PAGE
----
combination of male and female symbols of Osiris and Isis
thoracic vertebrae bones of a bull
knotted belly-band, knotted cord, navel string
One of the more interesting possible origins for the symbol is a knot in the ceremonial girdle, also known as the “magic knot.” The reason for this is its similarity to the tyet symbol, also called the “knot of Isis,” the “buckle of Isis,” or the “girdle of Isis.” Wikipedia notes:
It seems to be called “the Knot of Isis” because it resembles a knot used to secure the garments that the Egyptian gods wore.4
The tyet symbol looks very similar to the ankh, the difference being the “arms” curve down:
This view is further substantiated given that the earliest or most archaic examples of the ankh show the lower section split into two parts – the ends of a bow.5 Carol Andrews tells us that “the most detailed examples [of the ankh] depict binding at the base of the loop”6. Such representations of the ankh can be seen in the center of this Relief of Thutmose I, in this particularly detailed relief, or in this engraving.
Chevalier and Gheerbrant note:
The ankh is often set in the same category as the Girdle of Isis, as a symbol of eternity. This is not because its straight lines may be lengthened in the imagination to infinity, but because they converge upon and meet in a closed loop. This loop symbolizes the inexhaustible essence of the life force identified with isis, from whom life flows in all its forms. It is therefore carried by all those who wish to share her life. Hence the ankh may be identified with the Tree of Life, with its trunk and foliage….
The significance of the Girdle of Isis is far more complex. Like ropework or plaited hair round the arms and the loop of the cross, it infuses the concept of life and of immortality with the concept of the knots which tie down mortal life on Earth and which must be unravelled to enjoy immortality. `Free your bonds,’ says The Egyptian Book of the Dead, `untie the knots of Nephthys.’ And again: `Shining are those who carry the girdle. Oh! Bearers of the Girdle.‘ The same meaning is conveyed by the Tibetan Buddhist book called The Book of the Untying of the Knots. While the plain looped cross symbolizes divine immortality, sought or attained, the Girdle of Isis makes clear the conditions under which that immortality is obtained – by the untying of knots – dénouement in the true sense of the word.7
Champdor breaks down the parts of the symbol. The ankh is
the symbol of the millions of years of the life to come. The loop is the perfect symbol of what has neither beginning nor end and stands for the soul which is eternal because it has sprung from the spiritual essence of the gods. The cross represents the state of trance in which the neophyte struggled, or, more precisely, the state of death, the crucifixion of the chosen victim, and in some temples the priests used to lay the neophyte on a bed shaped like the cross… The possessor of the geometric key to the hidden mysteries, of which the symbol was this very looped cross, was able to open the gates of the Kingdom of the Dead and penetrate the hidden meaning of eternal life.8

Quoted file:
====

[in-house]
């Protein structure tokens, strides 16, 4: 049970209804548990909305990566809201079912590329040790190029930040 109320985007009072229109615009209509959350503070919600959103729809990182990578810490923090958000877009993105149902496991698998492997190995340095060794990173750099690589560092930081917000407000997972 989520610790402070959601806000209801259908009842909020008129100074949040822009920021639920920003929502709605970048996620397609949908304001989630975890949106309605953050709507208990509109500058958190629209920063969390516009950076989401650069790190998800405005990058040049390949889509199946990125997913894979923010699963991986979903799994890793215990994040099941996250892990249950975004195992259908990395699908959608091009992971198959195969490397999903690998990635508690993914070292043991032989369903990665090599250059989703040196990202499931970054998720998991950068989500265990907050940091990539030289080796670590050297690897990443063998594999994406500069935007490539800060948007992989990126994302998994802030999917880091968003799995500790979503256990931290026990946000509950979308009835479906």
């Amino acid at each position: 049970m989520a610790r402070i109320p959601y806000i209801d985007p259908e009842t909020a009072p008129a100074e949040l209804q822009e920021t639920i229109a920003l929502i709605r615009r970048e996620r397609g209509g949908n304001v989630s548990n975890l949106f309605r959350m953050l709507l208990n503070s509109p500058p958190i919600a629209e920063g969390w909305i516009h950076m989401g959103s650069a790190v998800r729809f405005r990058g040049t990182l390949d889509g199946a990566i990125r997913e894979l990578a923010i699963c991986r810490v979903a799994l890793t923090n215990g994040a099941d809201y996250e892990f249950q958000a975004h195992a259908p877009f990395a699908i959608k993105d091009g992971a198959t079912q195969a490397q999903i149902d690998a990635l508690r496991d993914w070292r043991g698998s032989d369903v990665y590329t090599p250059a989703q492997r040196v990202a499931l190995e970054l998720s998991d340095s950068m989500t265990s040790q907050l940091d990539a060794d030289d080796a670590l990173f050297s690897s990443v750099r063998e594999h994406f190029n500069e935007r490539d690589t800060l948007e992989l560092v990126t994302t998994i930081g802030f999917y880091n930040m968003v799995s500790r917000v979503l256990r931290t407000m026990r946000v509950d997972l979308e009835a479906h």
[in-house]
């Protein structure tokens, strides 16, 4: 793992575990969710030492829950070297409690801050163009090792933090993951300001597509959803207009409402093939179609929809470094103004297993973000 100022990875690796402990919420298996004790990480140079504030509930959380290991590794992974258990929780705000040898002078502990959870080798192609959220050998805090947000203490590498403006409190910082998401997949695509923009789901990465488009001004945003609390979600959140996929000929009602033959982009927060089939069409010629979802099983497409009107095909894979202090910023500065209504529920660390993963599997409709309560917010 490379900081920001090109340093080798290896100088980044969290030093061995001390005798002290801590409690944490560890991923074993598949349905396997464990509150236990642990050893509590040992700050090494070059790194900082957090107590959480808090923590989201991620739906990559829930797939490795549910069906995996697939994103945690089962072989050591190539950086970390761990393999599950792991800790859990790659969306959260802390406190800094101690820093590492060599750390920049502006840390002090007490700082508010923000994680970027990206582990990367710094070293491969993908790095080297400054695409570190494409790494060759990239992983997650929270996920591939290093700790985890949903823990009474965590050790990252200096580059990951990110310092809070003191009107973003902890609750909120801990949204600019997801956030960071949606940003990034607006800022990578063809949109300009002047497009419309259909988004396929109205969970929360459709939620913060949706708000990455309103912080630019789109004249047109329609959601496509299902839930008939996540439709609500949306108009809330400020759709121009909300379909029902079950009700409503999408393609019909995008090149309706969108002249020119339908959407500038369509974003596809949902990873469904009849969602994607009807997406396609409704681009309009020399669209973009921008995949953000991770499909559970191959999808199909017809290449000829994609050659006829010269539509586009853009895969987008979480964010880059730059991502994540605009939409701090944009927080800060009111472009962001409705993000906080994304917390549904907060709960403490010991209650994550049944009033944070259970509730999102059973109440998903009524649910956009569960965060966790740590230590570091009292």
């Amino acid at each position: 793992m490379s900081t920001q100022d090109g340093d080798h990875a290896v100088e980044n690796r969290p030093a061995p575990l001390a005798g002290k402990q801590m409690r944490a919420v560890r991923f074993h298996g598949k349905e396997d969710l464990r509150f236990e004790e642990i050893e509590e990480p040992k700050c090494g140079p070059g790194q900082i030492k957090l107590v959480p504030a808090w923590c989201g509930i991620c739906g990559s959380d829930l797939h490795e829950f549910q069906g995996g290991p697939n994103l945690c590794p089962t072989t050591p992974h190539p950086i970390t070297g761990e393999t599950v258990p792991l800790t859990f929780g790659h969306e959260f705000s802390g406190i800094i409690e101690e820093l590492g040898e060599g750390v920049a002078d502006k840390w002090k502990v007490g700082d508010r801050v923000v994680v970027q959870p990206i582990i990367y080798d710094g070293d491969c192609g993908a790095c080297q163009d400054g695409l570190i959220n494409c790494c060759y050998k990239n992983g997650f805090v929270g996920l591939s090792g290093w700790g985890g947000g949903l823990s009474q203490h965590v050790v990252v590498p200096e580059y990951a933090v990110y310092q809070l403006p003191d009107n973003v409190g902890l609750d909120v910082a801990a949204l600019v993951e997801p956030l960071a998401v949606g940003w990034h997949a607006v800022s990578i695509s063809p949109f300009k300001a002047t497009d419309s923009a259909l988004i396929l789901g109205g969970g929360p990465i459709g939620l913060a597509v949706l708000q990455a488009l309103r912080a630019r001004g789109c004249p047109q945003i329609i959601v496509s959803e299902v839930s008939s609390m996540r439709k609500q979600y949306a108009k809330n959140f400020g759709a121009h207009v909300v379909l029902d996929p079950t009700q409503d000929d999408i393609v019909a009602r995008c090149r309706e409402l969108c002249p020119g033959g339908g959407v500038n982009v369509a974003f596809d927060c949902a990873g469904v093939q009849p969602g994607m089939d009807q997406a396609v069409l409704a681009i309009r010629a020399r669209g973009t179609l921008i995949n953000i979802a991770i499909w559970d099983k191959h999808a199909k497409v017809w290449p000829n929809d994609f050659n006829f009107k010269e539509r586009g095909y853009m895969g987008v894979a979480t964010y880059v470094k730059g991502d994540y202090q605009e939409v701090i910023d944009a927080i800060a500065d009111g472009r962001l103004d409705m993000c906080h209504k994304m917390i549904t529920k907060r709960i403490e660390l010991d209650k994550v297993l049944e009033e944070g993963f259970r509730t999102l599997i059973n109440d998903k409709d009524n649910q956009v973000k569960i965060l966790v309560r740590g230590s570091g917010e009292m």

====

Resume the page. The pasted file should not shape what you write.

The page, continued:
Another interesting and related explanation of the symbol is one given by Hugh Nibley:
… Alfred Wiedemann gives a possible clue when he points out that as soon as an Egyptian baby was born, the gods presented him first of all with the sign of “life” (the ankh) and “divine protection” (the s3), the former representing a knotted belly-band (Gürtelband), the latter a bound-up mat. Like the placenta (hn sw), which had to be preserved most carefully if one expected to be born again, this ankh-symbol was inseparable from a person throughout his lifetime and was always worn as an amulet. It was attached to or over the navel of both male and female babies as the sign of life. This would suggest that the mysterious ankh, by all accounts a knotted cord, was the navel string. It is interesting that ankh also means “oath,” the idea being, as Jan Bergman suggests, that one swears by one’s life, so that if the oath is broken, so likewise “the cord of life” – the umbilical cord – is broken.9
What is even perhaps more interesting than what the symbol alone represented is how the Egyptians used this symbol in texts and drawings, and how it fit within their ritual worship. This will be explored in the next installment.
- Hugh Nibley, The Message of the Joseph Smith Papyri: An Egyptian Endowment, 2nd ed., xxvii-xxix. [↩]
- Interview with Andrew Skinner, KSL News Radio, February 24, 2008. Listen here. [↩]
- Ask me for sources. [↩]
- http://en.wikipedia.org/wiki/Knot_of_Isis. See also this drawing of an Egyptian figure with a girdle and knot. [↩]
- http://kaykeys.net/spirit/egypt/keysymbols.html. http://www.egyptianmyths.net/ankh.htm [↩]
- Carol Andrews, Amulets of Ancient Egypt, 86. See also the amulets in the shape of a compass and square. Link. [↩]
- A Dictionary of Symbols, Jean Chevalier and Alain Gheerbrant, translated from the French by John Buchan-Brown, Blackwell, 1994 (the French edition was originally published by Éditions Robert Laffront S.A. in 1969, 2nd ed. 1982). [↩]
- Champdor, 22. [↩]
- Hugh Nibley, The Message of the Joseph Smith Papyri: An Egyptian Endowment, 2nd ed., 454. [↩]